Germany is one of the early investors in India after independence. Germany is very strong in manufacturing and several of its major companies have set up units here and were in the process of expanding in a big way. Several small and medium enterprises too have evinced interest in investing in India with opportunities for growth increasingly drying up in Europe. Anandi Iyer, head of the Fraunhofer Institute in India, said that besides smart cities, another potential area where there could be deep cooperation between the two sides relates to smart manufacturing – also known as Industry 4.0 in Germany. This is an area that brings the mutual advantages of Germany and India to the fore, Iyer said adding India has rich software capabilities whereas Germany is extremely strong in engineering skills, and a combination of these two can generate very exciting opportunities for the two countries. FTA will form a critical component. Confirming that India-EU FTA figured prominently during Modi’s talks with Merkel, India’s External Affairs Ministry spokesperson said talks between European Union and Indian negotiators are now expected to begin in July, opening the way for a treaty that would provide protection to businesses investing in India.

This announcement is expected to ease concerns of German businesses, who have been warning that potential investments in India could be at risk, unless an investment protection treaty is negotiated. Hubert Lienhard, a prominent businessman who heads the Asia-Pacific Committee of German Business, underlined the importance of the investment protection pact at a conference where both Modi and Merkel were present. “Lots of German businesses are worried about the expiry of the India-Germany bilateral investment treaty.

Tension is not good for investment. Let us join forces to push for a stable framework for future collaboration. Let us commit ourselves to globalisation.” That sums up the urgency for concluding the FTA without which India could lose out on investment. Of course there are some thorny issues on which both sides will have to adopt some given and take approach. There are more than 1,600 German companies, 600 German joint ventures operating in India, who brought in $2 billion in foreign direct investment in the last two years. But these figures are dwarfed by Germany’s relationship with China: India trade with Germany stood at €17.4bn in 2016 to China’s €169.9bn in 2016, according to figures published by the country’s Federal Statistics Office earlier this month. China is Germany’s largest trading partner, while India ranks number 24, below Romania, South Korea, Norway and Ireland.

Prime Minister Modi talked of the opportunities that India provided for investment to Germen business community and Germanny’s participation in training the 800 million Indian youth who could contribute to the global economy if they acquired skills, as well as transport and smart cities. But it is up to him now to create the necessary ambience for it. The resumption of talks is one positive step towards this end. German businssmen rightly pointed out the key to those hopes is to create necessary environment by promoting ease of doing business and removing hurdles including early India-EU FTA pact. India cancelled its bilateral investment treaties because of concerns that they were working against the country’s interests, after the government received adverse verdicts in a succession of high-profile international arbitrations.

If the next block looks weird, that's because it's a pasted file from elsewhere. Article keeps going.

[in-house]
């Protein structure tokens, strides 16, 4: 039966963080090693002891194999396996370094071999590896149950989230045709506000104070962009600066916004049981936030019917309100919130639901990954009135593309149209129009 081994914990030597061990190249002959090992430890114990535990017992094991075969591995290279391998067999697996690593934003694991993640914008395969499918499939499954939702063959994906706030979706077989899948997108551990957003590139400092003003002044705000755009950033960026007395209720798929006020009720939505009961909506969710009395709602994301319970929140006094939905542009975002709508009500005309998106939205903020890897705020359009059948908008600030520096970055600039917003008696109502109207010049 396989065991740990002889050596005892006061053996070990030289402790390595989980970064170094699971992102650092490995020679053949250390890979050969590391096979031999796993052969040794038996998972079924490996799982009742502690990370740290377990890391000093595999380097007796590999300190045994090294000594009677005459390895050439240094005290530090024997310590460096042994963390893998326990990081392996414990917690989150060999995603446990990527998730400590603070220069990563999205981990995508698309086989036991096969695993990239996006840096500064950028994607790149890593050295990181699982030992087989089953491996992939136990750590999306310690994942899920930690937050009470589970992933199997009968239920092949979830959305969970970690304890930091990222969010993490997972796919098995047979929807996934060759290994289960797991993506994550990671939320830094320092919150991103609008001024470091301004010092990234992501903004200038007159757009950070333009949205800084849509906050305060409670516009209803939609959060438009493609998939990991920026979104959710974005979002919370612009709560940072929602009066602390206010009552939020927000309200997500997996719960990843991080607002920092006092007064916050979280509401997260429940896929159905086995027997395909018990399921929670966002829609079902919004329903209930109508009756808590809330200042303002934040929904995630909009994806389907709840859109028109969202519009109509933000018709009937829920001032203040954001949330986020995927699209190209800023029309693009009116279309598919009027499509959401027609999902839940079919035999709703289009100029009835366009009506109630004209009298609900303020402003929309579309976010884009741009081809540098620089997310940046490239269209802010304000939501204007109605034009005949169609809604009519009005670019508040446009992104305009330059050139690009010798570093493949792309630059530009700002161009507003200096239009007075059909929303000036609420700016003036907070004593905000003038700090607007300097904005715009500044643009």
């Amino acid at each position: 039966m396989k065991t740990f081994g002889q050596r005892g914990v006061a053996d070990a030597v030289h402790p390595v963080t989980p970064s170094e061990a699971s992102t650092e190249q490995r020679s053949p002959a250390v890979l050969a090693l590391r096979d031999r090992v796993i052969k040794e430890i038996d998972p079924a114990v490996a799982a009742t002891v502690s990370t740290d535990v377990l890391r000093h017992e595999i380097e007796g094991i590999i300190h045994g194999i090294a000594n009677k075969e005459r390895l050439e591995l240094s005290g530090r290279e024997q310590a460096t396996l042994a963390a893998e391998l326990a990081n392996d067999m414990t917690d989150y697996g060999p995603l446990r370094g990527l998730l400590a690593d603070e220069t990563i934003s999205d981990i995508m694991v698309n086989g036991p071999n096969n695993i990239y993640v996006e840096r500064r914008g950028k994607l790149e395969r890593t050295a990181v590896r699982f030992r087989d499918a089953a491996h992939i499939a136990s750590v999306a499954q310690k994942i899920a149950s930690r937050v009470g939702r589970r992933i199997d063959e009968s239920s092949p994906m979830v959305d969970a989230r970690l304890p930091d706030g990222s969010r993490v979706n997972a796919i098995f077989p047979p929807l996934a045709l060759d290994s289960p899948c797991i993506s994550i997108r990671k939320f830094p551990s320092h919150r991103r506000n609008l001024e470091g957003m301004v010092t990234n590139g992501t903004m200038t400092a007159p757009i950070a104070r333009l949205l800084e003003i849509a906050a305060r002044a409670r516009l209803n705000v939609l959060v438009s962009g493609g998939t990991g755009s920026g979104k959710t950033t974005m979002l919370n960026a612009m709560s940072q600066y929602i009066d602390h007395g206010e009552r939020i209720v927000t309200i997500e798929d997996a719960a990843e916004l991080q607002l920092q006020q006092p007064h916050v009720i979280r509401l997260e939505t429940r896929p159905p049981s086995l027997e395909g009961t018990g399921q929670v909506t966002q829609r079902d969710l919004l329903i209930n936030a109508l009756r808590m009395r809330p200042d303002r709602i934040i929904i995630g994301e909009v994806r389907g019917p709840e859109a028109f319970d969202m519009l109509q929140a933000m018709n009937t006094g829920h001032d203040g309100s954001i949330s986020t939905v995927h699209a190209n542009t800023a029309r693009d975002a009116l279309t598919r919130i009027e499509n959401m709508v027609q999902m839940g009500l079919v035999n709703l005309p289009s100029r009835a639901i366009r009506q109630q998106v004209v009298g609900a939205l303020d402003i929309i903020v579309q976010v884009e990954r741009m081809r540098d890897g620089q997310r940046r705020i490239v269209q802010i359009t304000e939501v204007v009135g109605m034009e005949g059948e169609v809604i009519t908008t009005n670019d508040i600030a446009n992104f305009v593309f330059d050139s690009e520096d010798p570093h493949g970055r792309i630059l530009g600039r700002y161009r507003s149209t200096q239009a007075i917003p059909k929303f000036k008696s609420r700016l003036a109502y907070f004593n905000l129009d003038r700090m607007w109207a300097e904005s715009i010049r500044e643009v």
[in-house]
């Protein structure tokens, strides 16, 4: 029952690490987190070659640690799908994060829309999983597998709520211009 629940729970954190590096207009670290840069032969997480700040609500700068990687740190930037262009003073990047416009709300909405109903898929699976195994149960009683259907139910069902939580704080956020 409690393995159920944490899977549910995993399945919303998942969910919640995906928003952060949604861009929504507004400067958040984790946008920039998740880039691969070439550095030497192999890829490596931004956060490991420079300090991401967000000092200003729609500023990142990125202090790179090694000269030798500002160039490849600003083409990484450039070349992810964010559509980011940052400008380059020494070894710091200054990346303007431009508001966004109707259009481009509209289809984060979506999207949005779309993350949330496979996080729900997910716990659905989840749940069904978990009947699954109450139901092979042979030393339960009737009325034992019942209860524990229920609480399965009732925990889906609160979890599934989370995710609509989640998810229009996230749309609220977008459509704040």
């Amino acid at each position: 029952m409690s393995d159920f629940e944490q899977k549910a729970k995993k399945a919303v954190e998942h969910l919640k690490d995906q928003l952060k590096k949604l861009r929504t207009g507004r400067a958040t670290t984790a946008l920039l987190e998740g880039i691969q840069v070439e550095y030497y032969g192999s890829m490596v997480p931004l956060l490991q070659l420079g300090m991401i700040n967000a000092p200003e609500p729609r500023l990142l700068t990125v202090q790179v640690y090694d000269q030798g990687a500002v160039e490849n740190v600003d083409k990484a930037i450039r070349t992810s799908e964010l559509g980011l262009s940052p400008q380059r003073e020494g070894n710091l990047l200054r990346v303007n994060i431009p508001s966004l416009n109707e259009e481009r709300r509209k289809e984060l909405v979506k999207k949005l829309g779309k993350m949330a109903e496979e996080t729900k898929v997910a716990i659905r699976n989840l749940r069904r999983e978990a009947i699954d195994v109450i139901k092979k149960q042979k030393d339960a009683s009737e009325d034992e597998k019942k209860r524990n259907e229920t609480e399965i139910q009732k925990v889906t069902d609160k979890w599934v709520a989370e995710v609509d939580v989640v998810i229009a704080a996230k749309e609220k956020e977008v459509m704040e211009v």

The negotiations of a fresh treaty were further complicated by the fact that European Union member-states had ceded the right to individually negotiate new investment treaties in 2012 and thus became part of the European Union’s wider Free Trade Agreement negotiations. In 2013, negotiations on the FTA had deadlocked over disputes ranging from the access of Indian information technology workers to Europe, to European insistence on stronger intellectual property protections for pharmaceuticals.

Last year, India produced a new draft text which asks companies to seek recourse in Indian courts for five years before seeking the appointment of an international arbitrator but movement forward on investor protection cannot be separated from the conclusion of the wider FTA. Now a begening has been made things should look up for the economy. The India-EU FTA talks figured not only during Modi’s parleys with Merkel but also with his counterparts in France and Spain. In this connecting his establishment of rapport with new French President Emmanuel Macron is a positive development. France is also a major investor in India besides being an important trading partner and EU member.

Leave a Reply